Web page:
Politics on the move

| 3 april 2011

Today democracy Every four years, the public is given the opportunity to directly influence the democratic process by participating in general elections. These elections are the most accessible way a voter has to influence the composition of the public administration click now.
Before the elections take place, the political parties are in a race to get the most attention possible. People are being asked for their opinions and many views are being pitched.

In the event of a coalition government, the inevitable political compromises made whilst the constituent parties attempt to manoeuvre into power, often requires the abandonment of the very polices which lead them to be elected in the first place.
This apparent disparity between pre-election manifestos and the policies actually pursued by parties when in government can lead to voter apathy and a general disengagement from the political process.

Many people no longer feel at home with one of the current political parties and change their votes according to promises made during elections; the ever growing group of floating voters.
Evidence suggests that voters are becoming more sophisticated when forming their political ideas, no longer content to simply follow traditional voting patterns based on single party loyalty.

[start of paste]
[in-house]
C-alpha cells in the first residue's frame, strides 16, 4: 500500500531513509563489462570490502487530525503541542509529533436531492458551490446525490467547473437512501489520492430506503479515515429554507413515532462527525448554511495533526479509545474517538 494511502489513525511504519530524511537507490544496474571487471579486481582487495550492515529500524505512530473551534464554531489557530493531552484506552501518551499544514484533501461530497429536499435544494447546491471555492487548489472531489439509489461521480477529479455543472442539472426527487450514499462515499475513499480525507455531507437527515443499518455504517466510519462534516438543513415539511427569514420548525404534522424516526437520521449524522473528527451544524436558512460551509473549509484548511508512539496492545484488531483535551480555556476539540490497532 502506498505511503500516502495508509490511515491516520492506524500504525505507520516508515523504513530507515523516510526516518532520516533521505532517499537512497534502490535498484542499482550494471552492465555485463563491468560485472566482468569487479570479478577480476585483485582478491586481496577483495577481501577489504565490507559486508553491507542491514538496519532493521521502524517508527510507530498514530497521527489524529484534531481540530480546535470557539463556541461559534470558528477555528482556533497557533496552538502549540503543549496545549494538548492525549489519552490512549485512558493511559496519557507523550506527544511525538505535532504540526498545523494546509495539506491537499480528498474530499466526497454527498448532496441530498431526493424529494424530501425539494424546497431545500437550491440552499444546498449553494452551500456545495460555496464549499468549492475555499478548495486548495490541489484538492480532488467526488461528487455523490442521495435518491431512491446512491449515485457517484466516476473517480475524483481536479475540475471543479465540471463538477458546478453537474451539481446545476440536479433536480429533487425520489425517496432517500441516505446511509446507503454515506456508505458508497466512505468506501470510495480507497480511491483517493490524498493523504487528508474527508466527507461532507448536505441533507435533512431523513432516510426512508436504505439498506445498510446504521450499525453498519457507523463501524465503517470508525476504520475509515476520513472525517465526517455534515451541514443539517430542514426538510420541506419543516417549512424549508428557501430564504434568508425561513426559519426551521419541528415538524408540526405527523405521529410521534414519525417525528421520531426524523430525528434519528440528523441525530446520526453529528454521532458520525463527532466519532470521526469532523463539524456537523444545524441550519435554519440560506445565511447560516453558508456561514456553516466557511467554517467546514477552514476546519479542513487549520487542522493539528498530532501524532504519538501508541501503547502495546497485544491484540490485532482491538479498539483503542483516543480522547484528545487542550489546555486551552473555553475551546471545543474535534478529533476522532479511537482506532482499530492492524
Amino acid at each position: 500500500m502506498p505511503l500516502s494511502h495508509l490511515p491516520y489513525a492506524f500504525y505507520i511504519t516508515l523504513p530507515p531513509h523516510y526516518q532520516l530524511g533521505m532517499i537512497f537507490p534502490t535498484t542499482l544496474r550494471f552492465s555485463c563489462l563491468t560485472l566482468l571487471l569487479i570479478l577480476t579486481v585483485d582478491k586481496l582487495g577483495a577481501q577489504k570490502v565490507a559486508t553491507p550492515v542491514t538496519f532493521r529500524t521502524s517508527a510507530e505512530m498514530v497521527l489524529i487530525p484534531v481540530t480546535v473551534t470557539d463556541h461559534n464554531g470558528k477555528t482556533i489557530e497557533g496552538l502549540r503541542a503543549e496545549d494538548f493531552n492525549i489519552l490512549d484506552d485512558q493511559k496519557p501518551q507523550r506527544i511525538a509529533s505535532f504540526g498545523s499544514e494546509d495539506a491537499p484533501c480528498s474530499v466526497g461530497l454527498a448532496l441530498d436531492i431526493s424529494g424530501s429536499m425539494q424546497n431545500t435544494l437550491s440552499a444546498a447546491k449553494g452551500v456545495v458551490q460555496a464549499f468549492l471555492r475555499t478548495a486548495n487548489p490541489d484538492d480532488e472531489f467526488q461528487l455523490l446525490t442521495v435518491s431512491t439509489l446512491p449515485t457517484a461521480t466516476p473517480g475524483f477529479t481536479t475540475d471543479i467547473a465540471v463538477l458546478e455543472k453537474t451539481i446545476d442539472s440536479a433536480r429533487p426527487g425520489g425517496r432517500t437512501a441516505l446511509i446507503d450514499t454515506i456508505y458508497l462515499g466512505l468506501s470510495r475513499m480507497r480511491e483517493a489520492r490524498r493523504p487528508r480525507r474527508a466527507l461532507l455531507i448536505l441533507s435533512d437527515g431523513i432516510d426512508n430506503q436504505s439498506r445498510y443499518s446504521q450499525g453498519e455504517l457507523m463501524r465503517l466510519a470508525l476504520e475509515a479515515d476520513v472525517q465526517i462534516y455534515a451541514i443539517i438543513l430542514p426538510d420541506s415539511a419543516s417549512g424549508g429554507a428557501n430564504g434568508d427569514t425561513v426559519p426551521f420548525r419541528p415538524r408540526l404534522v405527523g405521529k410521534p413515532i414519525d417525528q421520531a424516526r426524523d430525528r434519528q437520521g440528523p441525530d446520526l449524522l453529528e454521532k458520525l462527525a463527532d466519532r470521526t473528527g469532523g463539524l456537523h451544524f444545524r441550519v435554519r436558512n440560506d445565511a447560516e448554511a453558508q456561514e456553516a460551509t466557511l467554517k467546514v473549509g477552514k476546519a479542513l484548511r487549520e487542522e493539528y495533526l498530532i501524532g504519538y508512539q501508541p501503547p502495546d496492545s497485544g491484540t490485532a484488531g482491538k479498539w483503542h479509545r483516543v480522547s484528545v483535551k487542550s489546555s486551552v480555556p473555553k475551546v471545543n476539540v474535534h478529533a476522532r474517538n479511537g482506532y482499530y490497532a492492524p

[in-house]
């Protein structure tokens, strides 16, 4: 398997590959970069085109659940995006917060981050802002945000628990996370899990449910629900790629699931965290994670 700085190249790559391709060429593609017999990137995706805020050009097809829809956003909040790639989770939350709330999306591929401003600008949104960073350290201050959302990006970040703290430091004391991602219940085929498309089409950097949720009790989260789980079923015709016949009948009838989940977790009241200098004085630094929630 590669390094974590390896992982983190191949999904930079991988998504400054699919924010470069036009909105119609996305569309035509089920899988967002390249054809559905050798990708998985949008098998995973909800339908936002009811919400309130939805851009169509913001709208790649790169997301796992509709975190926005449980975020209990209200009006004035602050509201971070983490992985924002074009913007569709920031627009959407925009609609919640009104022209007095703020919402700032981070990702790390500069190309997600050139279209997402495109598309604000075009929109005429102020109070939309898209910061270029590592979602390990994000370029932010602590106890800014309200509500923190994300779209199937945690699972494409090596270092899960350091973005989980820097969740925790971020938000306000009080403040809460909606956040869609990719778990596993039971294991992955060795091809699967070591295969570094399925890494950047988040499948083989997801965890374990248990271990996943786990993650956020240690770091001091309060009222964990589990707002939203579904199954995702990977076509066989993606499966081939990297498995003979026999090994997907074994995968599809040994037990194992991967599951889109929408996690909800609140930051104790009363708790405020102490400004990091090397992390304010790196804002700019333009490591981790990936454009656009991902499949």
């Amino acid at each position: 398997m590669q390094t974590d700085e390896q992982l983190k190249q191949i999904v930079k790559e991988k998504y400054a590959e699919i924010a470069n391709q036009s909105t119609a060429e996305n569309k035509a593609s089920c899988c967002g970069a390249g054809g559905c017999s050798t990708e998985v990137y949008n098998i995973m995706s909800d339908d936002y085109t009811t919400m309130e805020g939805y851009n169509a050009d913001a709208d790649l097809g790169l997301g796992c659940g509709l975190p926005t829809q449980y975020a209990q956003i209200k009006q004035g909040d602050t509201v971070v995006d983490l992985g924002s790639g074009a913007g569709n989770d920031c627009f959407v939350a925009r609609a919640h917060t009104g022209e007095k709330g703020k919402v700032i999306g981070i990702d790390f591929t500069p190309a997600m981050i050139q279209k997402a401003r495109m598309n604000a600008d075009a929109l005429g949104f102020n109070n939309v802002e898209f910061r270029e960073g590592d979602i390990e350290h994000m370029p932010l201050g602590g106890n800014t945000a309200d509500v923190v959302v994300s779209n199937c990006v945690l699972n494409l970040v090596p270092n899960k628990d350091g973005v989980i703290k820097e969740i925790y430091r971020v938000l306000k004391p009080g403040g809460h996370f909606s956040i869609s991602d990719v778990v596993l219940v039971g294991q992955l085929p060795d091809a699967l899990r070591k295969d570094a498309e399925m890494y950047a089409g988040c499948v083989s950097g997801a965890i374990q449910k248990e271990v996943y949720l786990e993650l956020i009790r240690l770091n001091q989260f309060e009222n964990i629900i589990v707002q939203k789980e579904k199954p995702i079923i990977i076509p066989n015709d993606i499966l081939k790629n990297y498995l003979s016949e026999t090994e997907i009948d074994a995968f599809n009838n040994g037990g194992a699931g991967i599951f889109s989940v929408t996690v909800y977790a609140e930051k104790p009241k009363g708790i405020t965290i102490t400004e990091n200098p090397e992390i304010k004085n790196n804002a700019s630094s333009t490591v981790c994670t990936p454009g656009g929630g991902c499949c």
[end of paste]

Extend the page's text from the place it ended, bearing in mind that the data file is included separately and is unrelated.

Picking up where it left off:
The internet has given voters unprecedented access to party publicity material and pre-election comment. The various voting tools now available online enable voters to develop significant insight into the political positions of the participating parties. The outcome from these tools, no matter how divers they may be, all show a similar picture. No party fits for 100% at the wishes of the individual constituent.

Continuous Direct Democracy

The voter that no longer wants his vote to be discarded should be able to choose from all views on all subjects about which is decided in parliament.
This solution has a name: continuous direct democracy. The constituent keeps his vote, there for his voice and doesn’t loose it for the next four years to a political party he didn’t vote for at elections. Within a continuous direct democratic regime a citizen has the possibility to emerge as deep as he wants, up to the highest level of information, in every issue at hand in parliament. That way he can make a decision which normally is only reserved for members of parliament.

Continuous direct democracy asks a review of the constitution. The solution to this practical problem is to form an intermediary party, a party that works by the principles of direct democracy.
A party that relieves citizens and simultaneously makes sure that people can keep on selecting at every desired decision level.
This party is a temporary form of direct democracy; a way to get changes in gear within the politic system; a way that doesn’t ask for an immediate change in legislation or constitution.

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Category: English

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Oprichter en bedenker van het Stemdirect concept

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